We said earlier that agile involves decentralized decision-making. But many leaders have been deeply conditioned to think of themselves and their executive team as a command center. They view themselves as a directive-issuing hub around which culture revolves. Returning to our musical analogy, we could say that leaders often conceive of their role as the “conductor” of an organizational “orchestra.”
For this reason, leaders may struggle with one of the chief mandates of agile: granting authority to teams to act with a high degree of autonomy. Learning to operate from an agile mental model may be the hardest a leader may face of all challenges. This is because it requires loosening control and nurturing a culture in which all stakeholders are appropriately empowered.
Agile Organizational Structures: Dispelling Misconceptions
The analogy of agile as a jazz band sometimes leads to a common misconception that “anything goes” or that agile organizations lack structure or vision. It’s important to recognize that a jazz band lacks neither. Well before a set even starts, the key, chords, tempo, and style of each song have been determined. Jazz has strictly prescribed rules of etiquette. These rules are the basis for collaboration and innovation. Musicians who deviate from them raise their bandmates’ ire. If the behavior persists, they may be ejected from the band.
Agile isn’t a “free-for-all.” As with the rules of etiquette for jazz, agility is “freedom within a framework.” This allows for on-demand resource allocation that lets a company rapidly innovate and pivot in response to urgent needs, emerging market opportunities, and imminent threats. Once an action is taken, any available outcome-data is quickly analyzed for insights and fed back into the system. This enables the organization to evolve rather than merely adapt.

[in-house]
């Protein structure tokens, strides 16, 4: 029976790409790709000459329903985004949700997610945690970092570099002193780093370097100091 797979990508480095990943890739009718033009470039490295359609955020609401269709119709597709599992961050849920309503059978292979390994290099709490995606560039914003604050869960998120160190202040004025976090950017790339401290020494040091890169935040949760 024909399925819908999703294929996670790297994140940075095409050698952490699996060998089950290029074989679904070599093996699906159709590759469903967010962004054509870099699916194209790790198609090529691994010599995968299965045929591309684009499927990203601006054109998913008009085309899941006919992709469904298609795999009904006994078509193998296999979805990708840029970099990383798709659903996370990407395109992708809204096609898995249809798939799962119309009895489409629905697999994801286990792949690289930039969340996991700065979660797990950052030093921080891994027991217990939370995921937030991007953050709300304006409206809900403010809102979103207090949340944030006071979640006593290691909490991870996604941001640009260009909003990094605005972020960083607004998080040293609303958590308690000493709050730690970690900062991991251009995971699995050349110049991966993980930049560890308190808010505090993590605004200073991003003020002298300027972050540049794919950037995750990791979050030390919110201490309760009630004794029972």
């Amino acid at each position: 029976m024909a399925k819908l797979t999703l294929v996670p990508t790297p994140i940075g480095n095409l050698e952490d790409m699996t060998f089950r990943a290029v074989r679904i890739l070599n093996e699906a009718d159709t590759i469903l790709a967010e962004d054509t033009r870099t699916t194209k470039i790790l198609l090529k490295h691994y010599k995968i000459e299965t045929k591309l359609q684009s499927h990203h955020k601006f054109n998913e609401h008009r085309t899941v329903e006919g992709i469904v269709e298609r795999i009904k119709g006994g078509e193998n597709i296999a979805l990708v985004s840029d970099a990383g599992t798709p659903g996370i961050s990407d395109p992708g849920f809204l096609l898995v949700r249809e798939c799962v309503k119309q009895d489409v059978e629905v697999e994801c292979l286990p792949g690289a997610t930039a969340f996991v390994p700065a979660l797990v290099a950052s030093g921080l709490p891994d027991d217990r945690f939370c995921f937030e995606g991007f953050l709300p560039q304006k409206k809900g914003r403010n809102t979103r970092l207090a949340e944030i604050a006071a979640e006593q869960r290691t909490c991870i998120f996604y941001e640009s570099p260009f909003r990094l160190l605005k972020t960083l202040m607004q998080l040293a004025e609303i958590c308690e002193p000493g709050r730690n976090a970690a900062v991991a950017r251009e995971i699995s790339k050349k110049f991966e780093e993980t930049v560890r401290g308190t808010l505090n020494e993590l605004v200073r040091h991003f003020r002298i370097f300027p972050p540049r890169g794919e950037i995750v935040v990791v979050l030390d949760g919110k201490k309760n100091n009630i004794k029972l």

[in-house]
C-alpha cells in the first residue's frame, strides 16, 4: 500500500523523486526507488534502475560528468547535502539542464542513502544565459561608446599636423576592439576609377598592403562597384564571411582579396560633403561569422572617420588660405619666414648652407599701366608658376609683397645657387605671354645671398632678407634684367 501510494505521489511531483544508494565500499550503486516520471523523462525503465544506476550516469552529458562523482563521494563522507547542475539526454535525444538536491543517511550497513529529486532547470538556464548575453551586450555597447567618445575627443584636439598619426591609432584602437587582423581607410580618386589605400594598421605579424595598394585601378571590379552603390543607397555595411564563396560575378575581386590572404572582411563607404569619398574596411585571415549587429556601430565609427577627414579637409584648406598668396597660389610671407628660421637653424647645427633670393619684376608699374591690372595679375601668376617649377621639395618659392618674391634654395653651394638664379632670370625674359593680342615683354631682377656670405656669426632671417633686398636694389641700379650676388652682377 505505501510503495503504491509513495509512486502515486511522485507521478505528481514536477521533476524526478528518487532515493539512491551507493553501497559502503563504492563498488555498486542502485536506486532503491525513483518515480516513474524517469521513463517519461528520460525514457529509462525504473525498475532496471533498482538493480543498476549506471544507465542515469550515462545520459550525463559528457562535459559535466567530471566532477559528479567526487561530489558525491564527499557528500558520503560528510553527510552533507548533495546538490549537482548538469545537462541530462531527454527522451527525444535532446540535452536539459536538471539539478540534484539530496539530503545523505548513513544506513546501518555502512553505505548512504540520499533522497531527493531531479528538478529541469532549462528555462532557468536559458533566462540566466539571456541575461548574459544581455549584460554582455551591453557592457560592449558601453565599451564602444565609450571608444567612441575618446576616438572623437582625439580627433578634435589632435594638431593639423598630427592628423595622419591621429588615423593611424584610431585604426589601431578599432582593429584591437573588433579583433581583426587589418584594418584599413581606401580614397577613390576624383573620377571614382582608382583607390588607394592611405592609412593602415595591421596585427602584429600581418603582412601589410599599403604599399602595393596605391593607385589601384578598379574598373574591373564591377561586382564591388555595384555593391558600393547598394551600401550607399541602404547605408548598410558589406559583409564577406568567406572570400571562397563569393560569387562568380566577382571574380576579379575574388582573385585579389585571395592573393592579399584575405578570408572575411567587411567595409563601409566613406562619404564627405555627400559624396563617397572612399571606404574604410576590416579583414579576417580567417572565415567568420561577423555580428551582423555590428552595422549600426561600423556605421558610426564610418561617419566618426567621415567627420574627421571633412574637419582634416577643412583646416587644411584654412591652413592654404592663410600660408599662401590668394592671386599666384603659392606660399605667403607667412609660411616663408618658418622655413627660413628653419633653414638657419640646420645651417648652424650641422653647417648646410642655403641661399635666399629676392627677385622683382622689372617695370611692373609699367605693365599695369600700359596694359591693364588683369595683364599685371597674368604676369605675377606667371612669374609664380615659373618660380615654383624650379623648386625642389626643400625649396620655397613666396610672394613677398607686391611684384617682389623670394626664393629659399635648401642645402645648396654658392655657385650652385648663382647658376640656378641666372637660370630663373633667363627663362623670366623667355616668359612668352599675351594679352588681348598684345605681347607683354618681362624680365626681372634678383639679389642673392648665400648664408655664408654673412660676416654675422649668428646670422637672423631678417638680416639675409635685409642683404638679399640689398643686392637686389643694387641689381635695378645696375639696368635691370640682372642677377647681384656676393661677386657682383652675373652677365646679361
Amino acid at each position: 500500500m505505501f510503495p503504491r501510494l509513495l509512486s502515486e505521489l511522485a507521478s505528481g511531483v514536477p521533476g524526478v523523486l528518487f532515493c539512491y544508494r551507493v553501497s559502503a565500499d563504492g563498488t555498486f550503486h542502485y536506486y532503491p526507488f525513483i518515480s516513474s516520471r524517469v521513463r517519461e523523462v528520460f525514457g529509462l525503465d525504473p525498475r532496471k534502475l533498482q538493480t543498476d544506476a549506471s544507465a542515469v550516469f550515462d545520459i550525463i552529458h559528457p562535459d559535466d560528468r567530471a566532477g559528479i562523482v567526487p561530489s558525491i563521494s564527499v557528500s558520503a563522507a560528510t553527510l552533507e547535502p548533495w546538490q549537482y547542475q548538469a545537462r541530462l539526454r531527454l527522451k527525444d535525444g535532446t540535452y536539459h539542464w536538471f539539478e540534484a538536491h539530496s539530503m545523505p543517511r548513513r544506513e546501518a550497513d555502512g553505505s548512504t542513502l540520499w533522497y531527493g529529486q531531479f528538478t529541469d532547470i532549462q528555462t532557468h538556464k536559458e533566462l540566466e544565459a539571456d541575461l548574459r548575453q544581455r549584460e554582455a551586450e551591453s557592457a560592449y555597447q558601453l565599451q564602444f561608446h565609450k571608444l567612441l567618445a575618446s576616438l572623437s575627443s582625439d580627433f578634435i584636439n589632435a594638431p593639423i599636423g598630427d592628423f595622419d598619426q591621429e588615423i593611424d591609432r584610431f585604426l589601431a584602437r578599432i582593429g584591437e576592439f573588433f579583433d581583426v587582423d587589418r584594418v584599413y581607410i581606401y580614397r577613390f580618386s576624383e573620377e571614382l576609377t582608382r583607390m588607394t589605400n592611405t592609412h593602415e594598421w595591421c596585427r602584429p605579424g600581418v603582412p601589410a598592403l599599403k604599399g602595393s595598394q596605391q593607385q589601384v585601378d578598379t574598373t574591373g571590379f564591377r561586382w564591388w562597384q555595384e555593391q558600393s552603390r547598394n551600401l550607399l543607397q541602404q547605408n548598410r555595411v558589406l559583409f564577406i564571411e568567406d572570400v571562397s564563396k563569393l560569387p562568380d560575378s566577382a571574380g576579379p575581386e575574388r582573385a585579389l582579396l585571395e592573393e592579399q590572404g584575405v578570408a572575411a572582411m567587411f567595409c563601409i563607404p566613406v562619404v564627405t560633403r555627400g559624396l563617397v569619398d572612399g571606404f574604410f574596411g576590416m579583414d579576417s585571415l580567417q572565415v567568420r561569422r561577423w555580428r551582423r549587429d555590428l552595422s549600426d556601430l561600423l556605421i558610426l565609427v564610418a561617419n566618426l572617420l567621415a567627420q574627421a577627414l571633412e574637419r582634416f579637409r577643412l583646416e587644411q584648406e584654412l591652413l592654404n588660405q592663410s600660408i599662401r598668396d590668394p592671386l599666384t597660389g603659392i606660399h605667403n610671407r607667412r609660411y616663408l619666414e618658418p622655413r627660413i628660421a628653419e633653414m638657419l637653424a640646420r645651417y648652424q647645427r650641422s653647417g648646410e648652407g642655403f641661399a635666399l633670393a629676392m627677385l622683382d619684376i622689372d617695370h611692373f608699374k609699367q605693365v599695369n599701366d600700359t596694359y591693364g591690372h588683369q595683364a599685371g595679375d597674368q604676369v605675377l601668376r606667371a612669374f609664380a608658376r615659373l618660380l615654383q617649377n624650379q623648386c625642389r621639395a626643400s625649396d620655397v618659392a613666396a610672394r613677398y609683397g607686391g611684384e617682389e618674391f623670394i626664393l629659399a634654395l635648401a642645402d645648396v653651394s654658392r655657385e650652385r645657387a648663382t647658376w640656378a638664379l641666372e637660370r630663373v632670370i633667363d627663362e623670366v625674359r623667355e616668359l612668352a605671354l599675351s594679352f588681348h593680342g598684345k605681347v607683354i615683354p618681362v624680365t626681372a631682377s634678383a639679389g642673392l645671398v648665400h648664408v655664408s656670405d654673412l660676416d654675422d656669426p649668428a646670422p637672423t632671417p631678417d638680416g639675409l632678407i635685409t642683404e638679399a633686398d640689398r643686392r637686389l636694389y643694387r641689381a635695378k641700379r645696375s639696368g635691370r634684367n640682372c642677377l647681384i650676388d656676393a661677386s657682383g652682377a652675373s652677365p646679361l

The difference between agile and more traditional organizational structures is not the lack of structure, but the type of structure and how this structure is created. Agile structures are dynamic and flexible rather than fixed or rigid. These structures aren’t built through a command-and-control chain of linear decision-making but a network of highly coordinated stakeholders. This structural coordination spans every aspect of the organization, from cross-functional teams to HR systems to finance and budgeting systems.
Antifragile is the new model needed for benefitting from disruptive change, and agile is the most direct path for reaching it. If you’re seeking a partner with agile operations to help your company bring a new product to market, Pivot’s industry-leading, end-to-end solutions can help drive your success. With extensive experience in multiple markets, we deliver top design and engineering talent and advanced manufacturing technology to serve your product development and supply chain needs. Contact us today.